Originally Posted by Bandwagonesque
I'd honestly love to learn a "real" instrument... like clarinetplayer. I guess using guitar tabs makes me feel like I'm "cheating".


I think it is great that you "make music". It matters not with what or how you do it. Of all people, Vladimir Horowitz said it best: "There is no such thing as good or bad mmusic. There are only good or bad performances."
post #41 of 50
Quote:
Originally Posted by clarinetplayer
I think it is great that you "make music". It matters not with what or how you do it. Of all people, Vladimir Horowitz said it best: "There is no such thing as good or bad mmusic. There are only good or bad performances."


Yes, I very much agree. I've just never seen a good performance by a bad musician.
post #42 of 50
My son just turned 4 and has a keen interest in music and musical instruments. I enrolled him in a "Music and movement" class for the Fall semester, but I am wondering if I shouldn't be doing something more or different. As of what age are children generally physically adept at learning how to play an instrument? He seems to favor string instruments and the piano.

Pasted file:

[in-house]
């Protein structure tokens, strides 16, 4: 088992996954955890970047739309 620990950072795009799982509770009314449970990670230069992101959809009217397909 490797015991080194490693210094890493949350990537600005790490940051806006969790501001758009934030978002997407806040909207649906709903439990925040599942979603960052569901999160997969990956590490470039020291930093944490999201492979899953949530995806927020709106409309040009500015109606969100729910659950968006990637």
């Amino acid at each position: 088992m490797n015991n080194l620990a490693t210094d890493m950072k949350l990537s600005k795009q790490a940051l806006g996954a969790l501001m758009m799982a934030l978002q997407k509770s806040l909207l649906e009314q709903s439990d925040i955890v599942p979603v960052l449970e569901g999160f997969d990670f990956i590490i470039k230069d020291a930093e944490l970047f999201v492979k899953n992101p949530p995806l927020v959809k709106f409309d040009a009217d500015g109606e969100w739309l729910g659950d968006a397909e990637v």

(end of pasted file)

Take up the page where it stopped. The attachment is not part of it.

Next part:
post #43 of 50
Quote:
Originally Posted by Fabienne
My son just turned 4 and has a keen interest in music and musical instruments. I enrolled him in a "Music and movement" class for the Fall semester, but I am wondering if I shouldn't be doing something more or different. As of what age are children generally physically adept at learning how to play an instrument? He seems to favor string instruments and the piano.

4-6 is the age range from when most violinists start.
post #44 of 50
Thread Starter 
Quote:
Originally Posted by Violinist
Yes, I very much agree. I've just never seen a good performance by a bad musician.

Link Wray, Bo Diddley, The Kinks, and later on nearly every garage and punk band showed the world that all you need is power chords, and energy. None of that overblown guitar virtuoso wankery...

Of course, not sure if this applies to classical, or jazz music
post #45 of 50
Quote:
Originally Posted by Violinist
Yes, I very much agree. I've just never seen a good performance by a bad musician.

you've obviously never been to a homegrown punk rock show...it's all about good performances by bad musicians

*oops bandwagonesque said the same thing. but yea, nothing can kill a good garage band then the guitarist suddenly "learning how to play". God knows that killed many a great punk band in its day